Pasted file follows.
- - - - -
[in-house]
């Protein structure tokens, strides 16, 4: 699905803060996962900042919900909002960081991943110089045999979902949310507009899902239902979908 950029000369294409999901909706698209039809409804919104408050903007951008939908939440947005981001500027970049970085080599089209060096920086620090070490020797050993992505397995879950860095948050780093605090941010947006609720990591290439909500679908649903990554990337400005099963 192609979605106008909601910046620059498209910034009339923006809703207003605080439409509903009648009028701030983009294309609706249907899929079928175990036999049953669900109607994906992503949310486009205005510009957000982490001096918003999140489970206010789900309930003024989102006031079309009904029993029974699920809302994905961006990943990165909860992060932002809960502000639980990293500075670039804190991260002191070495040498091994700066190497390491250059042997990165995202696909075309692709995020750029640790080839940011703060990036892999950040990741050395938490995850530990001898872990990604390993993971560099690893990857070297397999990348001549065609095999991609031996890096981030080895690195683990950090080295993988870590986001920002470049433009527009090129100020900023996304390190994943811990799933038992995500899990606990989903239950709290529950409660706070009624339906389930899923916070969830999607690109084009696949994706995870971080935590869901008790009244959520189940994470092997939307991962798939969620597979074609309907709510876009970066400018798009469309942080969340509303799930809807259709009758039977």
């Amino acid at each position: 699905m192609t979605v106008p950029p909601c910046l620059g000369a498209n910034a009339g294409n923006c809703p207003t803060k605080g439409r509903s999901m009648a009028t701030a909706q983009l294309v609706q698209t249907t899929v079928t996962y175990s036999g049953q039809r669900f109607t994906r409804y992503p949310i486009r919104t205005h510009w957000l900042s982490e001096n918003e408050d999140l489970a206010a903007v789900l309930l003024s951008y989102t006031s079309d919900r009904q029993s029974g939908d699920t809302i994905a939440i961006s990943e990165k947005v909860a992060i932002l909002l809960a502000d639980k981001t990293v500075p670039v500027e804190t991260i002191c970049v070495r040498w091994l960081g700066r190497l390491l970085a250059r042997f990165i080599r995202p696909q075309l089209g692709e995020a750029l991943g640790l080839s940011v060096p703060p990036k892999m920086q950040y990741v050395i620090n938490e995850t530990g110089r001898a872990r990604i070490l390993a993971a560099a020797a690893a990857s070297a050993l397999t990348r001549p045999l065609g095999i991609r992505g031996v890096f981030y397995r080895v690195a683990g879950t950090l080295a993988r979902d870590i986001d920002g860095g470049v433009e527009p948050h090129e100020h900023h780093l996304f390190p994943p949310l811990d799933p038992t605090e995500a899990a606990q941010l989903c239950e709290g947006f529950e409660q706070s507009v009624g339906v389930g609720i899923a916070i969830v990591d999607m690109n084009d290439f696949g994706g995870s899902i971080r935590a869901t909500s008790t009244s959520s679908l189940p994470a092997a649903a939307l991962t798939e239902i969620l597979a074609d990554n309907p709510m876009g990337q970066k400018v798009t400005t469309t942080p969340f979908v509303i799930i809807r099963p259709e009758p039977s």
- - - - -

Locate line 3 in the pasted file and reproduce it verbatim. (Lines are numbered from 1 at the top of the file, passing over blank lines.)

């Amino acid at each position: 699905m192609t979605v106008p950029p909601c910046l620059g000369a498209n910034a009339g294409n923006c809703p207003t803060k605080g439409r509903s999901m009648a009028t701030a909706q983009l294309v609706q698209t249907t899929v079928t996962y175990s036999g049953q039809r669900f109607t994906r409804y992503p949310i486009r919104t205005h510009w957000l900042s982490e001096n918003e408050d999140l489970a206010a903007v789900l309930l003024s951008y989102t006031s079309d919900r009904q029993s029974g939908d699920t809302i994905a939440i961006s990943e990165k947005v909860a992060i932002l909002l809960a502000d639980k981001t990293v500075p670039v500027e804190t991260i002191c970049v070495r040498w091994l960081g700066r190497l390491l970085a250059r042997f990165i080599r995202p696909q075309l089209g692709e995020a750029l991943g640790l080839s940011v060096p703060p990036k892999m920086q950040y990741v050395i620090n938490e995850t530990g110089r001898a872990r990604i070490l390993a993971a560099a020797a690893a990857s070297a050993l397999t990348r001549p045999l065609g095999i991609r992505g031996v890096f981030y397995r080895v690195a683990g879950t950090l080295a993988r979902d870590i986001d920002g860095g470049v433009e527009p948050h090129e100020h900023h780093l996304f390190p994943p949310l811990d799933p038992t605090e995500a899990a606990q941010l989903c239950e709290g947006f529950e409660q706070s507009v009624g339906v389930g609720i899923a916070i969830v990591d999607m690109n084009d290439f696949g994706g995870s899902i971080r935590a869901t909500s008790t009244s959520s679908l189940p994470a092997a649903a939307l991962t798939e239902i969620l597979a074609d990554n309907p709510m876009g990337q970066k400018v798009t400005t469309t942080p969340f979908v509303i799930i809807r099963p259709e009758p039977s």